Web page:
When does a city come of age? Is it when it starts spilling beyond prescribed borders? (But then, almost every Indian town would qualify.) When it acquires a sobriquet? (Errr… what about Moradabad, the Brass City?) Or when it starts changing beyond recognition? (Again, almost every city would make the grade.) Or perhaps it’s when it acquires its own anthology. That’s a sign that not only has the city developed multiple facets, but that it evokes enough passion in its residents and visitors to merit a literature all its own.
Bright lights: Commercial Street, a popular shopping destination in Bangalore, mirrors the rapid globalization the city has undergone. Hemant Mishra / Mint
With Multiple City, Bangalore/Bengaluru joins that hallowed club—its Indian members include Delhi, Mumbai, Kolkata, Lucknow, Allahabad—with its head held high. One of the most lovingly compiled non-fiction titles to come out of the Penguin stable in recent times, it is the one book you must read to grasp the nuances of one of India’s most conflicted cities.
The bulk of the credit for that goes to editor Aditi De, Bengali by birth and Bangalorean by choice. She refused to take the easy path of simply commissioning essays from the usual suspects and instead, ploughed through decades of writing on the city in English and the vernacular. The result is a most comprehensive anthology that includes history, legend, journalism, cartoons, photographs, prose-poetry, songs, academic treatises, biography, blog and fiction. De’s selection proves yet again that it’s not so much what you say as how you say it that carries the day.
Consider the thesis of the opening piece, The Ballad of Kempe Gowda. Subsequent essays and excerpts reiterate the story of Kempe, the labourer who would be chieftain, who is believed to have erected the four towers marking the urban limits of the city he named Bendakaluru, after the humble boiled beans (bendakalu) he was fed by an old woman. But none manages to do it quite so evocatively as the ballad:
“As he travelled, he felt very hungry,
But found not a morsel to eat.
He walked on and on and came upon
The house of an old woman.
‘Dear Ajji, give me a
mouthful of rice,’ he asked.
‘I have neither rice nor roti,
I only have some boiled beans.
Will you eat it, my child?’”
This aura of genteelness, of hospitality and thoughtfulness, graces almost every page of the book. It shows in the well-calibrated formatting of the contents, the choice of writers, in the catholicity of subjects covered—from an examination of the Kannada male image to an exploration of the city’s most authentic restaurants—and, of course, in the treatment of the subjects themselves. The humour is gentle, the touch delicate. When individual writers adopt the negative voice—in the expert deconstruction of the Garden City myth or in the pot shots at the call centre culture—the criticism is rational, the hostility explained.
From among the 50-odd pieces catering to all kinds of readership, a few stand out. The excerpt from Winston Churchill’s autobiography details with sly wit the routine of a British soldier in peacetime, when life revolved around polo and white men had to be out of the sun by 11am. Rajmohan Gandhi’s article, quoting liberally from his grandfather’s letters written, while convalescing in the Nandi Hills near Bangalore, throws in the sweetest surprise in the tale: It was here that Gandhi’s youngest son, Devdas, proposed to Lakshmi, daughter of C. Rajagopalachari. Family elders frowned at the idea because Lakshmi was only 15 and asked the couple to wait for five years to see if their love would survive. It did only too well, as their sons Rajmohan and West Bengal governor Gopalkrishna Gandhi would testify.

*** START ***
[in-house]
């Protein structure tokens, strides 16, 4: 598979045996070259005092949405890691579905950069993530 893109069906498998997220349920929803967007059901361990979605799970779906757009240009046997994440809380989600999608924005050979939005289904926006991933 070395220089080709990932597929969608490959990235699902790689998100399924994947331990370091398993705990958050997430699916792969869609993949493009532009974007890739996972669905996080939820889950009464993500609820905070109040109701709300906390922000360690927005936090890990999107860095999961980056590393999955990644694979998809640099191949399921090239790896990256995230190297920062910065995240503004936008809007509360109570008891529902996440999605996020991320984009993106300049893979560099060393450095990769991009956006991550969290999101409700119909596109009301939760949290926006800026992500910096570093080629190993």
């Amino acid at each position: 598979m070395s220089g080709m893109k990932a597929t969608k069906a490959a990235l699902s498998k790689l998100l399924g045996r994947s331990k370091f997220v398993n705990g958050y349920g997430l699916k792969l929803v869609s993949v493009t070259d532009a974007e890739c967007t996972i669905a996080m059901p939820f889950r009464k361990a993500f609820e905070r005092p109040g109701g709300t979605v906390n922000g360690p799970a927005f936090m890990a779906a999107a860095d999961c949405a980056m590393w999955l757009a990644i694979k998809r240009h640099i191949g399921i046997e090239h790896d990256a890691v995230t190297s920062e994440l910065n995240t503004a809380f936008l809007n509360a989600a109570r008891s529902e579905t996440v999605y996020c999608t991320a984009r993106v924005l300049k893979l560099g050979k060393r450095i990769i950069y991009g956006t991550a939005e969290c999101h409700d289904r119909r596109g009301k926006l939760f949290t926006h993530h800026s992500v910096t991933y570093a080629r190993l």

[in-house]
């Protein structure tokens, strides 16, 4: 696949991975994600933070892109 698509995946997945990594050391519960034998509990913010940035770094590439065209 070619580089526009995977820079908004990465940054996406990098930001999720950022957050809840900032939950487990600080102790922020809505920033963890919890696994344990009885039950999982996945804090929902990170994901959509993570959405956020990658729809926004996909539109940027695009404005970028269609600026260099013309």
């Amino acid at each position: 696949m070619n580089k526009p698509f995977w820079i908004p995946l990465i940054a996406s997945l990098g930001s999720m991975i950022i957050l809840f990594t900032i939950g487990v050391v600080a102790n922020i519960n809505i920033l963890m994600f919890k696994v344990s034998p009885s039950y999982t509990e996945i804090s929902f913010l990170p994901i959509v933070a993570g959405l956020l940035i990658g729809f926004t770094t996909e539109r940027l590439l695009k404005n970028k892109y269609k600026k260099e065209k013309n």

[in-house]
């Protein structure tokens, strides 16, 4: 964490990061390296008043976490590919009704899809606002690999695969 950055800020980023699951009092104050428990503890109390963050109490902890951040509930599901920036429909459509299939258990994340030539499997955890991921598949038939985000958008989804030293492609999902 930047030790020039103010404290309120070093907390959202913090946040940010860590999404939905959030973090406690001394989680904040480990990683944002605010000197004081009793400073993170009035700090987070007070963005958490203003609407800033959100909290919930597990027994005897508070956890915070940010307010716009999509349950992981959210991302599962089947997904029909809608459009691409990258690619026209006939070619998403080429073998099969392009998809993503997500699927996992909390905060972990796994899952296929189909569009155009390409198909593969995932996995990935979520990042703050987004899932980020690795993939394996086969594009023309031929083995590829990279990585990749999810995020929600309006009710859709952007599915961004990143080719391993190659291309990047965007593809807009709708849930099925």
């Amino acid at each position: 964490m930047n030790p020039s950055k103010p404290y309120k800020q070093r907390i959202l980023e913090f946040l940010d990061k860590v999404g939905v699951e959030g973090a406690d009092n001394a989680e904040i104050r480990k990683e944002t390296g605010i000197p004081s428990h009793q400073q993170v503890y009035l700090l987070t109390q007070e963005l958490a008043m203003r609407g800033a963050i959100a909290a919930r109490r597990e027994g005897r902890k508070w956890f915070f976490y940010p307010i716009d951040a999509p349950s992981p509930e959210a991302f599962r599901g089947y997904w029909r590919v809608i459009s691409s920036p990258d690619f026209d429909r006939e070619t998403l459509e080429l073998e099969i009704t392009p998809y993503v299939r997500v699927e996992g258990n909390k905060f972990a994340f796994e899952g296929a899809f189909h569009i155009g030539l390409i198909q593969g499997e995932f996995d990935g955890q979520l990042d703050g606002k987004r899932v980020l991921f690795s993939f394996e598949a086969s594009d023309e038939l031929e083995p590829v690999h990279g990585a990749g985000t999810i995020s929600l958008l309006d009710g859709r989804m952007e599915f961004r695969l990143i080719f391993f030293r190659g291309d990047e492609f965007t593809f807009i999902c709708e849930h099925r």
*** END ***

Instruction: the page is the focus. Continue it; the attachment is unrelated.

Engineer-biographer-writer Nemichandra’s story packs as much of a positive punch. It describes her wonder at discovering the existence of a Jewish community in the city—unlike, say, Kochi or Kolkata, there is little record of their presence in Bangalore—and her efforts to track down any remaining members as part of background research for her novel Yad Vashem. She finally found a house that still stands in the Commercial Street area, bearing a Star of David at the door, which led her to the family of Rubin Moses, residents of Bangalore for at least a century.
Then, there are the micro-scapes: Anthropologist Smriti Srinivas’ essay on the Karaga festival, which celebrates Draupadi, and its intersection with the city’s dying waterbodies; novelist Shashi Deshpande’s memories of the city through the prism of her various homes; historian Janaki Nair’s nostalgia piece on the Church Street-St Mark’s Road T-junction, where she lived; Swedish crime-writer Zac O’Yeah’s tribute to Majestic, the locality that adopted the name of a cinema and much of the colour of the movies it screened; Geeta Doctor’s walk down “Cantonment”, the formerly British part of the city that still aspires to some foreign sophistication; Ramchandra Guha’s eulogy for the iconic Premier Book Shop and its owner T.S. Shanbhag.
If much affection seems to be reserved for the past and for the parts of the city that have resisted change (south Bangalore, for instance), creative writers tackle the “new” Bangalore of malls and call centres through poetry (Pratibha Nandkumar and Anjum Hasan, both depicting the home under the threat of change, and S.S. Prasad, who says “I wear my tag, lest I forget who I am”) and drama (Mahesh Dattani, Ram Ganesh Kamatham). Art is the medium through which they view the complex narratives of the present.
Like all great cities, Bangalore is many things to many people and it would be impossible to encapsulate all that it means within the covers of a book. But Multiple City, with its appropriate cover art (Paul Fernandes), comes very close.
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